There are several interesting implications of the observed four-way junction fold. First, the extended U6 ISL in this structure closely resembles domain 5, the catalytic core of group II self-splicing introns, particularly with respect to the conserved AGC sequence (Figure 1). This observation lends further support to the hypothesis that the spliceosome and group II introns share a common molecular ancestor. Secondly, four-way junctions form coaxial helical stacks that could juxtapose catalytically essential elements, as observed in the hairpin ribozyme . We utilized the crystal structure of a hairpin ribozyme four-way junction  to model such an interaction , and the resulting model was satisfying in that it predicted a close proximity between the U6 ISL metal-binding site and the intron-binding regions of U2 and U6 (Figure 2B). However, UV cross-linking studies [25,26] report tertiary interactions between U2 and U6 that are consistent with a previously identified genetic interaction  but inconsistent with a model that juxtaposes the U6 ISL and the intron-binding region of the U2–U6 complex. A different pattern of coaxial stacking probably explains these results (Figure 2C). It is possible that these two coaxial stacking patterns are formed at different points during the splicing reaction, and the switch between them is one of the conformational changes required for spliceosome activation.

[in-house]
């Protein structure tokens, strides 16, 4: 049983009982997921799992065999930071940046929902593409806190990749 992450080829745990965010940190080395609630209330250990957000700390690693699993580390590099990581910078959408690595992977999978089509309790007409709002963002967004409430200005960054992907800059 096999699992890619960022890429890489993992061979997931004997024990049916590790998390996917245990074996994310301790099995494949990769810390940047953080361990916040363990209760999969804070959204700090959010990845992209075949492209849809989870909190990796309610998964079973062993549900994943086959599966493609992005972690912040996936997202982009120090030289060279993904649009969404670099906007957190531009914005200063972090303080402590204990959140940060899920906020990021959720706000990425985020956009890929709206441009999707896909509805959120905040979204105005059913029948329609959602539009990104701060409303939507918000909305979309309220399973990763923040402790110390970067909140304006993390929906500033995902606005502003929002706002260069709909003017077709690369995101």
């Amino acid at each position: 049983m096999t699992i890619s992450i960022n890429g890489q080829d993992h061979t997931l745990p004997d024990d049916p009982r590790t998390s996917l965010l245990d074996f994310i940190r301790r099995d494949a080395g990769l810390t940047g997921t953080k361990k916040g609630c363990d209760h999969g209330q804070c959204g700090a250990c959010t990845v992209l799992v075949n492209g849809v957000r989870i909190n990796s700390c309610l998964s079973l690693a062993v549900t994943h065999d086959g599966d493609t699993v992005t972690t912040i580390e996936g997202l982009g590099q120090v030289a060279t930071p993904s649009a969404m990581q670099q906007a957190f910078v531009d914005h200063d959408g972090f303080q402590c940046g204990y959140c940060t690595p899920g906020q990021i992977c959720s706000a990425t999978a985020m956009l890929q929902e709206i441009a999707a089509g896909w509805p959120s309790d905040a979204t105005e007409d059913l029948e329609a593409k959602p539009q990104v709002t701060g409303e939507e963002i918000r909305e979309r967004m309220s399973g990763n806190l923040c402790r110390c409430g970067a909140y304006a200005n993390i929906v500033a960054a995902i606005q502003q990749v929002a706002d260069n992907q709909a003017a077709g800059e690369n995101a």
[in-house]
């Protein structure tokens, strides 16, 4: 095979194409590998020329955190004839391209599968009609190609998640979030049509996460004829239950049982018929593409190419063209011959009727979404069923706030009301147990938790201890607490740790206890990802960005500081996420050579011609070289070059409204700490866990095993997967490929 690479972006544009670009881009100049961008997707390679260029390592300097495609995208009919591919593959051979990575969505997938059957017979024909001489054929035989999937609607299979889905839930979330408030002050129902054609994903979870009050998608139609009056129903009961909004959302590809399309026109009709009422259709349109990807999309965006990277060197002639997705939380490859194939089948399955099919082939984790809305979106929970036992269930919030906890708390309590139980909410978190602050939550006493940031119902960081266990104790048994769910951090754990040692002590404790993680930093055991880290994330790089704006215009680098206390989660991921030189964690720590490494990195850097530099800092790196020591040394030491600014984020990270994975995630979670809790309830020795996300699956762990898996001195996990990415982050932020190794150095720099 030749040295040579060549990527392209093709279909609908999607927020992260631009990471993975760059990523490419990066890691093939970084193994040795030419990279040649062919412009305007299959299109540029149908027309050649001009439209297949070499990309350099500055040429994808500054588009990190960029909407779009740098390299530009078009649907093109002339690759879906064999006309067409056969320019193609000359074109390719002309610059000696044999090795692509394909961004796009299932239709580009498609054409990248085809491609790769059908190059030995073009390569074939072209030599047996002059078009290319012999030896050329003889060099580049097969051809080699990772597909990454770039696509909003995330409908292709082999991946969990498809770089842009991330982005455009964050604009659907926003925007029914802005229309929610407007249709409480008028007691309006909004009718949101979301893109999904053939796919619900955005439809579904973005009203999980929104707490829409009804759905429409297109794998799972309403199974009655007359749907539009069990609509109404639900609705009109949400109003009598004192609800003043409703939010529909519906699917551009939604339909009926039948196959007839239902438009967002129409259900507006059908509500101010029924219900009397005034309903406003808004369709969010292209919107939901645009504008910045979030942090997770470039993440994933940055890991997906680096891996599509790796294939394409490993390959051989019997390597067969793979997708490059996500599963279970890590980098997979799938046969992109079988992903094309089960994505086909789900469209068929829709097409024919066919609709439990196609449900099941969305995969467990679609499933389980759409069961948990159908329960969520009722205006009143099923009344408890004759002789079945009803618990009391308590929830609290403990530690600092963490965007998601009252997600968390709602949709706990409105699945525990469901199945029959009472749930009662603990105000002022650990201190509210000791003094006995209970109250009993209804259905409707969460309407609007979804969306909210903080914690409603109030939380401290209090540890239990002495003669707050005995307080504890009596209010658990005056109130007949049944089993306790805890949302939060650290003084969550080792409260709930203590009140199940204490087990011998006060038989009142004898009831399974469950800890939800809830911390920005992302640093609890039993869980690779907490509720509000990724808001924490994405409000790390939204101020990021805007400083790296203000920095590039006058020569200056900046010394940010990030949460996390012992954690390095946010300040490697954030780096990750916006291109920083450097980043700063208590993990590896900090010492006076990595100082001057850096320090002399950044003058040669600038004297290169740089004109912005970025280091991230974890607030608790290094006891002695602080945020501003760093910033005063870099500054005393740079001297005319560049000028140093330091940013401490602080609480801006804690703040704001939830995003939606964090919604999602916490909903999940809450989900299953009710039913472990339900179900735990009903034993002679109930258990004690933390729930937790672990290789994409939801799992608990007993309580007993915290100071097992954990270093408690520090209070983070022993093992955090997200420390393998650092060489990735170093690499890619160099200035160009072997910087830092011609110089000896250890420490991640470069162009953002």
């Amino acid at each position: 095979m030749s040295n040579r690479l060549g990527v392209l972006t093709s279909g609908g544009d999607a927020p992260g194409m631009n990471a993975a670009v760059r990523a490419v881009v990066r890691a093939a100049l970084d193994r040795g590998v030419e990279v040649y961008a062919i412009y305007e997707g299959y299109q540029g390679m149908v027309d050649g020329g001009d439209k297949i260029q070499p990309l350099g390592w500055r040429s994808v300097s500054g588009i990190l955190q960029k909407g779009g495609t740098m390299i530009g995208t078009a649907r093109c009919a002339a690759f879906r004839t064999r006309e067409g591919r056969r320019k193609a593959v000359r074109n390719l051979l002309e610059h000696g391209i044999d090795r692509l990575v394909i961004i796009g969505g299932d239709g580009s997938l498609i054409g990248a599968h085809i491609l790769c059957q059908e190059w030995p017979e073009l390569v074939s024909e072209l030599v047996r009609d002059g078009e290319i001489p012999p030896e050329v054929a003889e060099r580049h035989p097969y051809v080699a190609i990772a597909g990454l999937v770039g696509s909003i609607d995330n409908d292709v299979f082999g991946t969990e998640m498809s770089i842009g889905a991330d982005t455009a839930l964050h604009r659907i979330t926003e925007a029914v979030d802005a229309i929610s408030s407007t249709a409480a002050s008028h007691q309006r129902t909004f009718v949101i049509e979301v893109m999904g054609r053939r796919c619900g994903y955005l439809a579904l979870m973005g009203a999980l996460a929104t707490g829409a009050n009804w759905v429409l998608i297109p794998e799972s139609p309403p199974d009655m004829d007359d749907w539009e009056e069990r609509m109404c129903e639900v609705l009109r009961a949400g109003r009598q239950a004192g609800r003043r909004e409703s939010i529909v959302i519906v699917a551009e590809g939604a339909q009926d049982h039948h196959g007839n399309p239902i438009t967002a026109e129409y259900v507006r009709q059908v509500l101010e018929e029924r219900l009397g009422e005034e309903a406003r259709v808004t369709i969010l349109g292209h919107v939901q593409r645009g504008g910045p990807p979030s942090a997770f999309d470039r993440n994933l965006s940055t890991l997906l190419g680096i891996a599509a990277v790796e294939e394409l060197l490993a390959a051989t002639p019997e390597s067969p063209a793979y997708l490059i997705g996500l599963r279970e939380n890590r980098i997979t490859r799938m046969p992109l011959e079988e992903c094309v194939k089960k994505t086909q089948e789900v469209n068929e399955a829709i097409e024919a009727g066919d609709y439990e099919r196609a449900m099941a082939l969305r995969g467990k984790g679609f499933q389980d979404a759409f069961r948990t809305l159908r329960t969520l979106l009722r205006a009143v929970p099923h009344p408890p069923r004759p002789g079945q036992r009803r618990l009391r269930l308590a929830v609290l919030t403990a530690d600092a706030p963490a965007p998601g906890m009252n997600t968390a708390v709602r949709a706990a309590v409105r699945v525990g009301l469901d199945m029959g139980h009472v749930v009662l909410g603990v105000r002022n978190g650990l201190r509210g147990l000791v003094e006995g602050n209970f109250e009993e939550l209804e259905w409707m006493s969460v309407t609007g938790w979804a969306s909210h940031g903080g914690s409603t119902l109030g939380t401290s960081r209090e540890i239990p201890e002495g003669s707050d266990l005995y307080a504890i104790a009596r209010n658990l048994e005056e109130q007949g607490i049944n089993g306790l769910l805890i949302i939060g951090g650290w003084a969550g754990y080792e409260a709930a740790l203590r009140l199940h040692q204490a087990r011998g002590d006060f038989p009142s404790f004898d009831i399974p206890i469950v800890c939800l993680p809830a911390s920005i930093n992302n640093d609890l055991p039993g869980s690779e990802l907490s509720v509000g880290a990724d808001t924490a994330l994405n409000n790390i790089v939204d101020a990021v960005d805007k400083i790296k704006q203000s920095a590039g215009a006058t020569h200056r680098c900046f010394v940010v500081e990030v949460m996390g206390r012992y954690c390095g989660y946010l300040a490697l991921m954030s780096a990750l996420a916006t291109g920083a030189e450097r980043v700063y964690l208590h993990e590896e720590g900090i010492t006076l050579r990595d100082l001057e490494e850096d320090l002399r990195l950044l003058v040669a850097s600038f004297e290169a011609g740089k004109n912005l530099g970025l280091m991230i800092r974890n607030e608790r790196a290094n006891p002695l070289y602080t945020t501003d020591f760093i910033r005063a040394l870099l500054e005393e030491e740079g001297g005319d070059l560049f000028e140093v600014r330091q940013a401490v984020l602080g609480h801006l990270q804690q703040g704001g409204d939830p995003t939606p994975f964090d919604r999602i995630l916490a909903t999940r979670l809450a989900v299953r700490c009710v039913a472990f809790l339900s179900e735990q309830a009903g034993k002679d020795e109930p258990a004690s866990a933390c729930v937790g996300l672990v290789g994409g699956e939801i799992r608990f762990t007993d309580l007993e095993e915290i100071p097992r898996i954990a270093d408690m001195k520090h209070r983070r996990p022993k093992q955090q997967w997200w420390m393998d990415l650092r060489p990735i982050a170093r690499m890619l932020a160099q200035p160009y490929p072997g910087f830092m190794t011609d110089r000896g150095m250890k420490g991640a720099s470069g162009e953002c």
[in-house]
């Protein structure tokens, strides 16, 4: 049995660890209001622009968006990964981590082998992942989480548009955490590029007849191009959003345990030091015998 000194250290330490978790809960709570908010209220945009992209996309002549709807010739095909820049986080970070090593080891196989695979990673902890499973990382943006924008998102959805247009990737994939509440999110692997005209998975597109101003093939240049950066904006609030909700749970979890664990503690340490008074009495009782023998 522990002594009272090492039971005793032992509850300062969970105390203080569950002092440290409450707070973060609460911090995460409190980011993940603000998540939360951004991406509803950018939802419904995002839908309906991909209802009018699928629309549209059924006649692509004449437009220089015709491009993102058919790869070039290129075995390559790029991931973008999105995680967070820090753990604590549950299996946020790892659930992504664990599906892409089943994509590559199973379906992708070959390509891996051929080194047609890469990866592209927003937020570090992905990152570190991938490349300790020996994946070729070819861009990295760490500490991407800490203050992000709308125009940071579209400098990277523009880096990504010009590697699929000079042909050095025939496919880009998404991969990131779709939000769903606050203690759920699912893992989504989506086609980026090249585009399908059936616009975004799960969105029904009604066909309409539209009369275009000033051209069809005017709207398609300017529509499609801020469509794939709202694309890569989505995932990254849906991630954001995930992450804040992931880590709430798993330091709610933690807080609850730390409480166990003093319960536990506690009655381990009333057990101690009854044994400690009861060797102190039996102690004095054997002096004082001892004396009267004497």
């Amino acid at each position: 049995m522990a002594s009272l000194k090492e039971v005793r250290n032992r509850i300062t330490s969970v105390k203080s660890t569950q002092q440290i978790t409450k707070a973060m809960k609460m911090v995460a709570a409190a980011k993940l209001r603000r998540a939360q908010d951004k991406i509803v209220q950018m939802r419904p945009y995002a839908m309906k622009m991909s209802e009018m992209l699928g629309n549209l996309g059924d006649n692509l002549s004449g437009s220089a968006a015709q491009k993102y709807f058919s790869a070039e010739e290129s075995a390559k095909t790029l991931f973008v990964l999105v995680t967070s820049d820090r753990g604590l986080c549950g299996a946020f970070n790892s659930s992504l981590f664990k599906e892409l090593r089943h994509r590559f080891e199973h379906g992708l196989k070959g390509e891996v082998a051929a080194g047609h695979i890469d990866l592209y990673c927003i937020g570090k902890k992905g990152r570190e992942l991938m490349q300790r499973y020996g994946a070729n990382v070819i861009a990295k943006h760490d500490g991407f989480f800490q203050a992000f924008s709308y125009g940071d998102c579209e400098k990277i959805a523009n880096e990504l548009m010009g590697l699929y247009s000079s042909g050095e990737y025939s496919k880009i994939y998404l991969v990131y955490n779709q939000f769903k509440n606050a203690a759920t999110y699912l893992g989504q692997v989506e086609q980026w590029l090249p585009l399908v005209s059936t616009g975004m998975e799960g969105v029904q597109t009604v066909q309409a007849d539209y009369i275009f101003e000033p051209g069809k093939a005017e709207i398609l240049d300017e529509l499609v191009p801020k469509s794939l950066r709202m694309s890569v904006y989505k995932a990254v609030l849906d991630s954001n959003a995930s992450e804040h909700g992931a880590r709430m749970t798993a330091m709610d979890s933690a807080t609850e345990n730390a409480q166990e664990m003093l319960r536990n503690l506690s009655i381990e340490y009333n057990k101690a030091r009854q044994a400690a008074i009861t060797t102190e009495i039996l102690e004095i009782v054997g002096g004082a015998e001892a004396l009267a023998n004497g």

RNA Structure and Function: Joint Biochemical Society/Royal Society of Chemistry Focused Meeting held at the Michael Swann Building, University of Edinburgh, U.K., 4–6 December 2004. Organized and Edited by S.V. Graham (Glasgow, U.K.) and D.M.J. Lilley (Dundee, U.K.). Sponsored by BBSRC (Biotechnology and Biological Sciences Research Council), Glen Research, Promega UK Ltd, VH Bio Ltd, Stratagene, New England Biolabs (UK) Ltd, MWG Biotech UK Ltd, Ambion Europe Ltd and Link Technologies Ltd.
Abbreviations: ISL, intramolecular stem–loop; pre-mRNA, precursor mRNA
- © 2005 The Biochemical Society